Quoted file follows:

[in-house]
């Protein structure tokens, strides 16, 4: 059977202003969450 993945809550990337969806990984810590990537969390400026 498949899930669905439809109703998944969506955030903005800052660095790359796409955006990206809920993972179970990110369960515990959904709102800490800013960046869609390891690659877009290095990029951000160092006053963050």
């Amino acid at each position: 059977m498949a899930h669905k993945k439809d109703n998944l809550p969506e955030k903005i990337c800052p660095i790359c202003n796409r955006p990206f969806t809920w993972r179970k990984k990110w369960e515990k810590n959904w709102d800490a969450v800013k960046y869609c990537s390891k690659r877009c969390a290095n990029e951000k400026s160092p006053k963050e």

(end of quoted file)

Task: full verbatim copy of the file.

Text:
[in-house]
């Protein structure tokens, strides 16, 4: 059977202003969450 993945809550990337969806990984810590990537969390400026 498949899930669905439809109703998944969506955030903005800052660095790359796409955006990206809920993972179970990110369960515990959904709102800490800013960046869609390891690659877009290095990029951000160092006053963050």
């Amino acid at each position: 059977m498949a899930h669905k993945k439809d109703n998944l809550p969506e955030k903005i990337c800052p660095i790359c202003n796409r955006p990206f969806t809920w993972r179970k990984k990110w369960e515990k810590n959904w709102d800490a969450v800013k960046y869609c990537s390891k690659r877009c969390a290095n990029e951000k400026s160092p006053k963050e």